I think the answer to this question will be different for everyone.
For example, an intense life filled with accomplishments is not necessarily better than a relaxed life filled with savoring.
I can’t tell you which one is best for you. That’s for you to figure out.
Once you have decided the values you want to realize in your life, then Dalio’s clinical method certainly has its merits.
But how do we make that decision?
On this, philosopher Charles Taylor writes:
“[In making such fundamental judgments,] it is not exactly that I have no yardstick, in the sense that anything goes, but rather that what takes the place of a yardstick is my deepest unstructured sense of what it is important.”
In deciding on our most crucial priorities, we seem to lack a benchmark, as it were, by which to measure the quality of our judgments. We can merely lean on our “unstructured sense” of what we take to matter in life.
In his Treatise of Human Nature, philosopher David Hume (1711–1776) defended an even stronger claim:
“Reason is, and ought only to be the slave of the passions, and can never pretend to any other office than to serve and obey them.”
What Hume meant is that, according to him, we cannot use reason to decide what kind of life we want most, but we can at best discover our desires about this, and, after that, use our thinking abilities only instrumentally.
However, the question returns, because now we want to know why we should take a “passion” to be a reason for action.
Dalio’s system didn’t provide a method for determining which ultimate ends are worth pursuing, but is there any philosophy that does?
I’m not sure.
Perhaps this is all primarily, quite literally, up to you.
Figuring out what it means to win the game of life is self-reflection in a special sense — it is a reflection about ourselves, engaging our whole selves in a way that judging by a fixed yardstick does not.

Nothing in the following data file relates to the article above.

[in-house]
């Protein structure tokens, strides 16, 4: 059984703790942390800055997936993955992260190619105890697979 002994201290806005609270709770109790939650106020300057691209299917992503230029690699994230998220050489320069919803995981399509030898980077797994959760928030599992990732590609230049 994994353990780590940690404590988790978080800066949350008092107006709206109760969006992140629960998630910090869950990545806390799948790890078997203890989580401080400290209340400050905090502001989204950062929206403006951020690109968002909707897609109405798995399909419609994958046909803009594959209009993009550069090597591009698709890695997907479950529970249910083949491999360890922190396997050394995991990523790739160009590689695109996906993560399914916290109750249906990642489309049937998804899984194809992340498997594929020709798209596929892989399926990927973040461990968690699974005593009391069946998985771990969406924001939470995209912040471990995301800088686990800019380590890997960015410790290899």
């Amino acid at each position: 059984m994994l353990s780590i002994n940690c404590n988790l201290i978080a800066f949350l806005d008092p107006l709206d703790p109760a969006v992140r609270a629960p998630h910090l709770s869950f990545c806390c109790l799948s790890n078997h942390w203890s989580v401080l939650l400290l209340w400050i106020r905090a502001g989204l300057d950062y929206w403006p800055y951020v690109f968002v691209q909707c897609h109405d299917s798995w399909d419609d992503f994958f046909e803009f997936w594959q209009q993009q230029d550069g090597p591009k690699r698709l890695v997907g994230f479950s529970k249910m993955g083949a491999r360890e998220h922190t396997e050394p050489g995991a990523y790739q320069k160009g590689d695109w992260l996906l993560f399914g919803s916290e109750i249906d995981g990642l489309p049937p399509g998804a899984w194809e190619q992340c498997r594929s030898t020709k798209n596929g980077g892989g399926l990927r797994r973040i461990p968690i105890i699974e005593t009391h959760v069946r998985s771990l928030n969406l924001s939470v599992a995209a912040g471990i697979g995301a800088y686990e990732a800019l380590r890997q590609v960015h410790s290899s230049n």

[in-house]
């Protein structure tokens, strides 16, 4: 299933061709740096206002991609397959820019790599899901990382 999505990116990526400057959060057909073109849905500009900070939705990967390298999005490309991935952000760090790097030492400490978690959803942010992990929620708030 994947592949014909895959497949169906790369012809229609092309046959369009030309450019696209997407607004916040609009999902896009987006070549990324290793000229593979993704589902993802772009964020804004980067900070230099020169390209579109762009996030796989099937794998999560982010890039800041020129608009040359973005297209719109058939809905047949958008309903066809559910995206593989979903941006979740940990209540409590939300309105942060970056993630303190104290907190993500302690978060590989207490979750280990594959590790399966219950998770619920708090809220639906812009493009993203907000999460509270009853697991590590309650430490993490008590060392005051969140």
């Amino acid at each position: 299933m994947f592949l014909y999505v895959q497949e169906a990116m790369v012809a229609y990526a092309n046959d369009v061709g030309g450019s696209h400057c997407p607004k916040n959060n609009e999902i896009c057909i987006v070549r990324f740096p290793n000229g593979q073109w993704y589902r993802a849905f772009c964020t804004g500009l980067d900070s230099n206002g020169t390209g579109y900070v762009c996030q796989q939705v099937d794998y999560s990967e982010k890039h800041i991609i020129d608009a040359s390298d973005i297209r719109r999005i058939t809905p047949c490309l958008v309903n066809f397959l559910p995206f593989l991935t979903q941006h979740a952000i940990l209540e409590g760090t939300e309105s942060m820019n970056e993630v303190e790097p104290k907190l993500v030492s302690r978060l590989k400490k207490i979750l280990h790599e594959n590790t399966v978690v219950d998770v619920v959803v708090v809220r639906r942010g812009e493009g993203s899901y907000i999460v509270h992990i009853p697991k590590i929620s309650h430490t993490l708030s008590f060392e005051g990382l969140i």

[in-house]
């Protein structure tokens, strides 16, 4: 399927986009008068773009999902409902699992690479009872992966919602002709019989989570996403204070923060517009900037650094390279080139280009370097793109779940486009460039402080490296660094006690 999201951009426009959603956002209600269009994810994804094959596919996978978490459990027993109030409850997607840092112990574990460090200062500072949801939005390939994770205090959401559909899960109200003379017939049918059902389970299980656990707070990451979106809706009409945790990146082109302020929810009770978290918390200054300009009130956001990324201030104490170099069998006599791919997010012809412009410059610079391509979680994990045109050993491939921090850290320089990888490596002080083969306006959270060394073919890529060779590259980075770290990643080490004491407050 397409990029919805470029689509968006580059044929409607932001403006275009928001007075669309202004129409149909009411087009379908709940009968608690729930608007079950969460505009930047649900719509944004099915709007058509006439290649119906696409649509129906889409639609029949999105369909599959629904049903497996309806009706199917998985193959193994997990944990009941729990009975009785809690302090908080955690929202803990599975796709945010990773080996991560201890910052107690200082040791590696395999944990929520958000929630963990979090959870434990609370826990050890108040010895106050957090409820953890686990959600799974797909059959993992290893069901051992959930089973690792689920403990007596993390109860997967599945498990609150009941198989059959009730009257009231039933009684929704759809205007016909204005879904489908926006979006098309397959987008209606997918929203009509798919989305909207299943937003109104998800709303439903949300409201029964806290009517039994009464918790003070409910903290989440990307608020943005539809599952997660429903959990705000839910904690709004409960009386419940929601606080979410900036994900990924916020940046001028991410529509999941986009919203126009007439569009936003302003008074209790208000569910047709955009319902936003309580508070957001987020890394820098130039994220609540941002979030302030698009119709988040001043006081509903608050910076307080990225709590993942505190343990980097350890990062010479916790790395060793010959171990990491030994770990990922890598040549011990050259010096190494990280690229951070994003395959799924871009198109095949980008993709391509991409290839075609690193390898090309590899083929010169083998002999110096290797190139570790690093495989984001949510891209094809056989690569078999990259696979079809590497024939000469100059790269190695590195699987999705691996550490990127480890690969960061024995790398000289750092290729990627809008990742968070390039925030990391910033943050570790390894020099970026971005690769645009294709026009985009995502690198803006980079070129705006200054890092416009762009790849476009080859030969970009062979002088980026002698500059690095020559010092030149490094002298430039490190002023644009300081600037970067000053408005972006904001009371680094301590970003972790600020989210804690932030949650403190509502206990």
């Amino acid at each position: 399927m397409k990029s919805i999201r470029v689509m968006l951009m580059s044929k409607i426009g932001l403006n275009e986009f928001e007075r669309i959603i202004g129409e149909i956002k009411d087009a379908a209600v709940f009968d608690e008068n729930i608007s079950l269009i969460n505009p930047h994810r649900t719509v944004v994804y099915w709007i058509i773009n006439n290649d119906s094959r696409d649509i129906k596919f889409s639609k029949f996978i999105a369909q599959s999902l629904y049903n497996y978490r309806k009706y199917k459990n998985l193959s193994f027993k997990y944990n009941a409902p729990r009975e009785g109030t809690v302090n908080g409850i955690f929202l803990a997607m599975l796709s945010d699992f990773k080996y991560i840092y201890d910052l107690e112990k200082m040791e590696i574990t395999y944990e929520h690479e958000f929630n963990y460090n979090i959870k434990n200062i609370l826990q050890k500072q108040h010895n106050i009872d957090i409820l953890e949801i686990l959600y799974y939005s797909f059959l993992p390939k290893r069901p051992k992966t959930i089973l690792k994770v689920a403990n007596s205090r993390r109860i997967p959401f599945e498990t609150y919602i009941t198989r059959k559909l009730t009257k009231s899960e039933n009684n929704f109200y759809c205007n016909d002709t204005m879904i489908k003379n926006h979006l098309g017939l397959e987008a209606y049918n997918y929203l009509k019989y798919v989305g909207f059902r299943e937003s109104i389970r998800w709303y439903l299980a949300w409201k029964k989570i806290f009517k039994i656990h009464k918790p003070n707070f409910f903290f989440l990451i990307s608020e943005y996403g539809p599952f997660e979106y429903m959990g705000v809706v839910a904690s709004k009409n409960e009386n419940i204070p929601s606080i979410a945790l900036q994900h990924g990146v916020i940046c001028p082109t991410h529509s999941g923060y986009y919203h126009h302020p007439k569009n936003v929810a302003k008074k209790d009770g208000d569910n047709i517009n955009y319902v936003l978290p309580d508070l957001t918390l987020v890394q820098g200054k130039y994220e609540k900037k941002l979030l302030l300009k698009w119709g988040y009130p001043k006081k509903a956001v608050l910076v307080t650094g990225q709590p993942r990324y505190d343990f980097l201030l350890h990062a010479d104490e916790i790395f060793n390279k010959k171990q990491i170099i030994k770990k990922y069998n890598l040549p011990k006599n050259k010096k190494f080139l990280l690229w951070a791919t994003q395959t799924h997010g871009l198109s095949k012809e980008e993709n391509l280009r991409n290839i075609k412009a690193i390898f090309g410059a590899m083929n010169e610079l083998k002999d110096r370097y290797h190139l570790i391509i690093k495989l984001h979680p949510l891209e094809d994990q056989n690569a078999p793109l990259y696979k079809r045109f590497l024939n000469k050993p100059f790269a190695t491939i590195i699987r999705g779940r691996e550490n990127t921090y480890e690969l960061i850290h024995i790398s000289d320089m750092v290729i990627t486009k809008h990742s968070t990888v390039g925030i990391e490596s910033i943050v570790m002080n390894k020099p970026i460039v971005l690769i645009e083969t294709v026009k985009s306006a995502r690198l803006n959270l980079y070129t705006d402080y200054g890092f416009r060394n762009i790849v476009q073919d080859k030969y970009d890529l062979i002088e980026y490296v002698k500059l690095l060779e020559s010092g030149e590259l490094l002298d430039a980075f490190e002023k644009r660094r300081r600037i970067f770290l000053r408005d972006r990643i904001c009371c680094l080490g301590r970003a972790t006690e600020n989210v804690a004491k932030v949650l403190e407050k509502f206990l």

This is what makes it uncommonly difficult to reflect upon our most fundamental priorities. It is much easier to take the definition of “winning the game of life” or “success” that we are brought up with it, or that is accepted in our society, and use that as a guide to living well without too much questioning.
Probably, we do this more often than we think we do.
As Tim Urban observes on WaitButWhy:
“What often feels like independent reasoning when zoomed out is actually playing connect-the-dots on a pre-printed set of steps laid out by someone else. What feel like personal principles might just be the general tenets of your tribe. What feel like original opinions may have actually been spoon-fed to us by the media or our parents or friends or our religion or a celebrity.”
By contrast, the openness that we encounter when pondering our most seminal judgments about what is important in life, gives us freedom to exercise control over who we are.
The victory conditions of the game of life are not completely fixed, but are partially determined by the person who is playing.
By making a decision about what we take to be most worthwhile in life, we can genuinely “make” ourselves into persons with one identity rather than another.
When we are this far down in personal inquiry, the questions to ask are no longer ‘What should I do?’ or ‘How should I live?’. Rather, when engaging in such constitutional reflection, it’s all about ‘Who do I want to be?’ or ‘What kind of person do I want to be?’.
In making these deep-seated value judgments, the precise weight to assign to reasons is up to us. Some values involve our judging things to be valuable for them to have that value.
This crafting of our distinctive identities is, in a way, what life is all about.
There’s more to that